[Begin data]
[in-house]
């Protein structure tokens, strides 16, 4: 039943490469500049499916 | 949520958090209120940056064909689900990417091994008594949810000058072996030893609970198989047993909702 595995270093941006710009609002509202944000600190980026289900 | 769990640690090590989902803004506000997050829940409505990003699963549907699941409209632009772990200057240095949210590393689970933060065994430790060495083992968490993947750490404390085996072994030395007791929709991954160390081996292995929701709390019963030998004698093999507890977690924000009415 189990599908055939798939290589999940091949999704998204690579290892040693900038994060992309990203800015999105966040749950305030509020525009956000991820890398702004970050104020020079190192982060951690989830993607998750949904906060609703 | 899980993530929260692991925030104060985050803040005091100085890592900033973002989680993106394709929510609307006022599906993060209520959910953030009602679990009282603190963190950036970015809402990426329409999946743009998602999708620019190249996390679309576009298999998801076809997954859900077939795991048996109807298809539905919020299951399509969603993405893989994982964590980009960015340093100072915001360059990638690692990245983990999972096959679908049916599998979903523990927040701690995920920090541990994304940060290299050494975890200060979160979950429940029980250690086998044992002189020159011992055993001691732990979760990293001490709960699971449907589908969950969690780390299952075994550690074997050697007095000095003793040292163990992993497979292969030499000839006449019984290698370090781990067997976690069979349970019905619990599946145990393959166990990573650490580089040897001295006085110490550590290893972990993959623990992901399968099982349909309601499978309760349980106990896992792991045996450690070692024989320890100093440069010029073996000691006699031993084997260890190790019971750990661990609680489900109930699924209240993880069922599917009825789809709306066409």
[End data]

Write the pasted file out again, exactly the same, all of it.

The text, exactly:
[in-house]
């Protein structure tokens, strides 16, 4: 039943490469500049499916 | 949520958090209120940056064909689900990417091994008594949810000058072996030893609970198989047993909702 595995270093941006710009609002509202944000600190980026289900 | 769990640690090590989902803004506000997050829940409505990003699963549907699941409209632009772990200057240095949210590393689970933060065994430790060495083992968490993947750490404390085996072994030395007791929709991954160390081996292995929701709390019963030998004698093999507890977690924000009415 189990599908055939798939290589999940091949999704998204690579290892040693900038994060992309990203800015999105966040749950305030509020525009956000991820890398702004970050104020020079190192982060951690989830993607998750949904906060609703 | 899980993530929260692991925030104060985050803040005091100085890592900033973002989680993106394709929510609307006022599906993060209520959910953030009602679990009282603190963190950036970015809402990426329409999946743009998602999708620019190249996390679309576009298999998801076809997954859900077939795991048996109807298809539905919020299951399509969603993405893989994982964590980009960015340093100072915001360059990638690692990245983990999972096959679908049916599998979903523990927040701690995920920090541990994304940060290299050494975890200060979160979950429940029980250690086998044992002189020159011992055993001691732990979760990293001490709960699971449907589908969950969690780390299952075994550690074997050697007095000095003793040292163990992993497979292969030499000839006449019984290698370090781990067997976690069979349970019905619990599946145990393959166990990573650490580089040897001295006085110490550590290893972990993959623990992901399968099982349909309601499978309760349980106990896992792991045996450690070692024989320890100093440069010029073996000691006699031993084997260890190790019971750990661990609680489900109930699924209240993880069922599917009825789809709306066409």